In June, the Senate debated and passed the Agriculture Reform, Food, and Jobs Act of 2012, known to almost everyone as the farm bill.
Years ago, farm bills routinely passed with bipartisan support — every member of Congress represents someone who eats, and most represent some farmers. Yet across the Capitol in the House, bipartisan momentum for the bill wilted, even as farmers battled the worst drought in decades. Too expensive, conservatives said. Too many cuts to food stamps, liberals answered.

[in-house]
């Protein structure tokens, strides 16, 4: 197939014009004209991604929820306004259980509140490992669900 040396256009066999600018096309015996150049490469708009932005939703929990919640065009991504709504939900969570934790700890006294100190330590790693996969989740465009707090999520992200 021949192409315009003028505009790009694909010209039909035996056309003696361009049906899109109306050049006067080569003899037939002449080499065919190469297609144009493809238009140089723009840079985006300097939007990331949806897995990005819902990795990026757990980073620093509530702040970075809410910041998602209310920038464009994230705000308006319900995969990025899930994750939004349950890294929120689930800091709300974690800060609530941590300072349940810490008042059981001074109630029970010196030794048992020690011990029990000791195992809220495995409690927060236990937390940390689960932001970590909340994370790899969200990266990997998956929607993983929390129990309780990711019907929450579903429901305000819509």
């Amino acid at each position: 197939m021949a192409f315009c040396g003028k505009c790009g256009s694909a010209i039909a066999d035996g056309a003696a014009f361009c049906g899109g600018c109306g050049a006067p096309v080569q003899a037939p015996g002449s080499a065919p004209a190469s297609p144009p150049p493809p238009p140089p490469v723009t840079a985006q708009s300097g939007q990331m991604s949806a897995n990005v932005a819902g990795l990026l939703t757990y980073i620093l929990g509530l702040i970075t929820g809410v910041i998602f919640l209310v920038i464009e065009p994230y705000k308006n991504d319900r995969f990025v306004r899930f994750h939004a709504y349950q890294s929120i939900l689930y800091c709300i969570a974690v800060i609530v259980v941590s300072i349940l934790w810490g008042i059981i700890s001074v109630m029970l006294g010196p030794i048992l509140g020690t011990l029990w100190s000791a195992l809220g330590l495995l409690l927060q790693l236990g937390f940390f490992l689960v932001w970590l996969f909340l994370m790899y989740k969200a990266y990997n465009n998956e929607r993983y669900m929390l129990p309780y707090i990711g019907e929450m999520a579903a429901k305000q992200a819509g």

Was there an alternative to the farm bill? Yes: Emergency drought relief, enough to get some farmers through the summer.
The Republican House said yes. The Democratic Senate said no.
Behold the modern American legislature, where nothing is accomplished, and slowly.
“Congress is almost impossible. It’s unruly anyway under the best of circumstances,” said former Agriculture Secretary Dan Glickman, now a senior fellow at the Bipartisan Policy Center in Washington. “Now we have the worst of circumstances.”